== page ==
Kennedy recycled the line "There are some things a man can't ride around" (his version of a man’s gotta do what a man’s gotta do) from The Tall T, only that time it was Randolph Scott who said it, while this time it’s Pernell Roberts. Actually, as a matter of interest (for it is a matter of interest to Westernistas) at the turn of the decade there was a project for another, eighth Boetticher/Scott Western, Six Black Horses, but Scott had retired and Boetticher had self-imploded (see our essay on him). Harry Keller took it on. He first wanted Richard Widmark for the lead (character name: Ben Lane) but in the end Audie Murphy made it, at Universal in 1962. The whole picture has a definite Boetticher/Kennedy vibe: few characters, desert terrain, searching for someone, beset by danger, glam blonde. And wouldn’t you know it, at one point Audie tells us, yup, “There are some things a man just can’t ride around.”
It turns out that there’s a real villain, more villainous than the others, in the shape of Lee Van Cleef – though even he is allowed to be semi-likable and vaguely ashamed of himself. Actually, his part is quite small and restricted to the last reel. Boetticher liked Van Cleef but said, “He drank a lot. There were a couple of scenes in the picture where he opened his mouth and his tongue was absolutely white from the liquor, so we had to cut them out.” I think he meant the scenes, not the tongue.
You see, Brigade’s wife was kidnapped by Van Cleef as a payback for Brigade sending him to prison (Brigade used to be a lawman) and the innocent woman was brutally hanged from a cross-like hanging tree. But we only discover this towards the end and maybe I shouldn’t have told you that (and translated film titles such as L’Albero della Vendetta did the movie no service).
Only four days before Ride Lonesome was released by Columbia, Gary Cooper had barely escaped such a fate when a similar gibbet featured in Delmer Daves’s last (and very fine) Western, Warners’ The Hanging Tree. The writers, directors and producers of these movies probably didn’t make the link. But we do.
The suspense mounts. The plot unravels piece by piece, but it’s ‘linear’, without twists this time. You could even say it’s slow-moving, but not in any bad way. It slowly builds tension. Brigade wants to go slowly, deliberately, and there’s quite a clever inversion of the usual race-against-time scenario. The characters learn from each other. Then there is a stunning, climactic ending. The tree is an unforgettable image. And there’s no blood bath: justice seems to prevail over vengeance. In the last resort, despite the grimness, it seems to me an optimistic Western.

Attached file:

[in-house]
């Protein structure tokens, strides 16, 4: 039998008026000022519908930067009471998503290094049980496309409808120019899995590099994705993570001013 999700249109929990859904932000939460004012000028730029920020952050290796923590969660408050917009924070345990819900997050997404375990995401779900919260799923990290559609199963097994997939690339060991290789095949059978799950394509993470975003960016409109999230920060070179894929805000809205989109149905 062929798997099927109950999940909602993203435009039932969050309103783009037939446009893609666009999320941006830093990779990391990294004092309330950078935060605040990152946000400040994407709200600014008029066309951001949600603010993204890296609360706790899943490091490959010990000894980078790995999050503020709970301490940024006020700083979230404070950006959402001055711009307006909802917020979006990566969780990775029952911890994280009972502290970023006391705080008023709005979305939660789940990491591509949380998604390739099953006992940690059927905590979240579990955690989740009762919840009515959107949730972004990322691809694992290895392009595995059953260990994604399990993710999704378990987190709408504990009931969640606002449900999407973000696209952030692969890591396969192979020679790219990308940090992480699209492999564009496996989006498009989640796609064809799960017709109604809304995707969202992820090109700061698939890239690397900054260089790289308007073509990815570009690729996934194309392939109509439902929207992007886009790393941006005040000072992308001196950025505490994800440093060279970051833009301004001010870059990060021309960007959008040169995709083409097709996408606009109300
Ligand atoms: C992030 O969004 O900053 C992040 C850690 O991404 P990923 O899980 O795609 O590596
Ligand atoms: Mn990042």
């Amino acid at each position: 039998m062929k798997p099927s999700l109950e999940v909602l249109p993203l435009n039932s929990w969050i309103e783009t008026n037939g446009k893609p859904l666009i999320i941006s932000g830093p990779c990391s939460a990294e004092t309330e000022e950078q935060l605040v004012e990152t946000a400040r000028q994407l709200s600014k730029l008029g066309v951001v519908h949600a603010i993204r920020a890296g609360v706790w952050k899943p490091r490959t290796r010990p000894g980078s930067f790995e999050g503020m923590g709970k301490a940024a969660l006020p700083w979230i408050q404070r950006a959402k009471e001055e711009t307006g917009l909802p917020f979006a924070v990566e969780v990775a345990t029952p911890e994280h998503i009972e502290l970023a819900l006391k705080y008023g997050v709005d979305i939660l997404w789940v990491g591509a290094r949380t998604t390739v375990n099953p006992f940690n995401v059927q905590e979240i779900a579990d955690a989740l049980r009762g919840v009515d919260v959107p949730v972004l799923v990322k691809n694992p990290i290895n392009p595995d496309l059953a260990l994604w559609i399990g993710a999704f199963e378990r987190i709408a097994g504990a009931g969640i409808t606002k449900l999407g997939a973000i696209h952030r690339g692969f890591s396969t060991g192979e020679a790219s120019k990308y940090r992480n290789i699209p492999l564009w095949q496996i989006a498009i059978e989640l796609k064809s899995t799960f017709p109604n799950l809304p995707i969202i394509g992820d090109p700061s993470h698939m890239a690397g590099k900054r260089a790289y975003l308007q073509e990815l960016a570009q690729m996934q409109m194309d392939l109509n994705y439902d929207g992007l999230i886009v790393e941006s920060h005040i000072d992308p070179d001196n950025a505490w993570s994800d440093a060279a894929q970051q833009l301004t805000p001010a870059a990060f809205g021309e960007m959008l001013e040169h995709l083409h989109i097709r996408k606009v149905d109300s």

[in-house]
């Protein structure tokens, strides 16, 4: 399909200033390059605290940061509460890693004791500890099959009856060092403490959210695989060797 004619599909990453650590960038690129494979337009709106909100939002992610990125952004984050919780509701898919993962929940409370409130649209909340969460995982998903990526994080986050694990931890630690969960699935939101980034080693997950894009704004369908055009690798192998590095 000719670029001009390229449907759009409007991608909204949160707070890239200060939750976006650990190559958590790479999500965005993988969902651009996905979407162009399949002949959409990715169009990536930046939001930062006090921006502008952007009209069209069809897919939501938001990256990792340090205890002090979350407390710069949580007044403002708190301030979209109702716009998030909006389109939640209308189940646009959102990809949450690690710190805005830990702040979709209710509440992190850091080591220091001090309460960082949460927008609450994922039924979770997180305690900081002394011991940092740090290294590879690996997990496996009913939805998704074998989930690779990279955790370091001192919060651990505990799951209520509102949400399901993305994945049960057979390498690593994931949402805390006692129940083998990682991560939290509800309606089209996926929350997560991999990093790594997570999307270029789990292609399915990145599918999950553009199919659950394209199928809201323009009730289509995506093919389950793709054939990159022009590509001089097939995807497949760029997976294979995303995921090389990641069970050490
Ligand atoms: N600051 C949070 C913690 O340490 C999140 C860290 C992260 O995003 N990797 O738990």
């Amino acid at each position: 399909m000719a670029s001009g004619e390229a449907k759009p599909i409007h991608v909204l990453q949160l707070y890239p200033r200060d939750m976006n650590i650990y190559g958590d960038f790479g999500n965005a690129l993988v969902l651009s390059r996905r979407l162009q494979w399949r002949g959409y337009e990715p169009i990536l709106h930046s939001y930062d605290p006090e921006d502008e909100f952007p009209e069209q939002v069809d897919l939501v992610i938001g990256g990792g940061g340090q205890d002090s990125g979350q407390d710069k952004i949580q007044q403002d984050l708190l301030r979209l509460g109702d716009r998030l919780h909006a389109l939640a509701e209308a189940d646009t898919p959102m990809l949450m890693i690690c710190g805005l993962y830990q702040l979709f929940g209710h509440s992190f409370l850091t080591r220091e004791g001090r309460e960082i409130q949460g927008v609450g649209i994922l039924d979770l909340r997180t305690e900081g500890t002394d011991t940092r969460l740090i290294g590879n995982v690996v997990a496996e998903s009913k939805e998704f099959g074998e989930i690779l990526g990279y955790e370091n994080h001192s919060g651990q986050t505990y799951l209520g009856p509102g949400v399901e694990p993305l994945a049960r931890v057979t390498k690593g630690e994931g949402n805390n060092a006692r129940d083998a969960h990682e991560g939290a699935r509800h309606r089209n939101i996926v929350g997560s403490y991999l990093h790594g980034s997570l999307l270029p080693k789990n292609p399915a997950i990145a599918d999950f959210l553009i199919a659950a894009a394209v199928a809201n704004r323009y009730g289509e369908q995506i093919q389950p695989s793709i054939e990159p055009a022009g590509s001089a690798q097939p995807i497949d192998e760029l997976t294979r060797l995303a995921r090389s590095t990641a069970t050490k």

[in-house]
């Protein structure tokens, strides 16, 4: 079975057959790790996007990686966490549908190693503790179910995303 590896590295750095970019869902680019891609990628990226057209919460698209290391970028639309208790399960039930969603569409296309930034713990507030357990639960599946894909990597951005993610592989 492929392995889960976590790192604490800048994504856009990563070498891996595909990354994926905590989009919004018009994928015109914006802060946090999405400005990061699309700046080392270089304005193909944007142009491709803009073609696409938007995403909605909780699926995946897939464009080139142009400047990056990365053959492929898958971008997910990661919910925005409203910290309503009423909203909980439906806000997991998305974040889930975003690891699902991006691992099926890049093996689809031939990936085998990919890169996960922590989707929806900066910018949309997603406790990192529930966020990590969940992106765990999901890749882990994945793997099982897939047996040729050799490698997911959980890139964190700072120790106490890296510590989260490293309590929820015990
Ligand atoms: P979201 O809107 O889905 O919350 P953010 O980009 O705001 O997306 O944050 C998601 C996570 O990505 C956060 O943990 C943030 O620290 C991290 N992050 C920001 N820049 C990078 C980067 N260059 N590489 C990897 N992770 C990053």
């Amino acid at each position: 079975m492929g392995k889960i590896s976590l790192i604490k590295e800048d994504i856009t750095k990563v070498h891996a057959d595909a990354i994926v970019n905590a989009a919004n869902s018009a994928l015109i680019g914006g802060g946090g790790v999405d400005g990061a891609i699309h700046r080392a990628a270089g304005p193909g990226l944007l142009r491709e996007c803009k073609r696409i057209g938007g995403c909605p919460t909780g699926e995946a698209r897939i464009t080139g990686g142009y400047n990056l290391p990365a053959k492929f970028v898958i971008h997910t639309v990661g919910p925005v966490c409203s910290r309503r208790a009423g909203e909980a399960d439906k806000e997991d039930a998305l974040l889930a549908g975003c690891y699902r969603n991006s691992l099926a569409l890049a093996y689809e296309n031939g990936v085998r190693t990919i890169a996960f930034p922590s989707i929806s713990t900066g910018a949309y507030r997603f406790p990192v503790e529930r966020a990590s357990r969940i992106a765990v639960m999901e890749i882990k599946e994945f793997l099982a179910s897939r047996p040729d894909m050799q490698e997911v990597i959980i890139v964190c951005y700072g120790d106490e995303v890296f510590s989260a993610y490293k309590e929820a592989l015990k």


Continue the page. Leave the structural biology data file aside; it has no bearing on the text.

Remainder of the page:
The picture was released in February 1959. Once again, it was received moderately. The mainstream press had rather given up reviewing what it regarded as ‘B-Westerns’. The box-office returns were disappointing, though again it made money finally by being highly popular in Europe, and it has since very much ‘grown’ in stature. In The Rough Guide to Westerns Paul Simpson says that Boetticher “achieved perfection here”.
It was Burt Kennedy’s second-favorite after Seven Men from Now. Robert Nott says, “Ride Lonesome is a little beauty of a Western” and he is right. That little is not meant in any demeaning way. The picture is small in terms of runtime, limited cast and scope, if you like, but then so are diamonds small.
Two months after the première of Ride Lonesome, Warners released Westbound, which had been made in the fall of 1957 but held back. In the summer of ’59 the 'proper' team got together again to make what would turn out to be the last in the cycle, Comanche Station, and we shall finish our overview of these Boetticher/Scott Westerns with that one, next time. So until then, hasta la vista, compadres.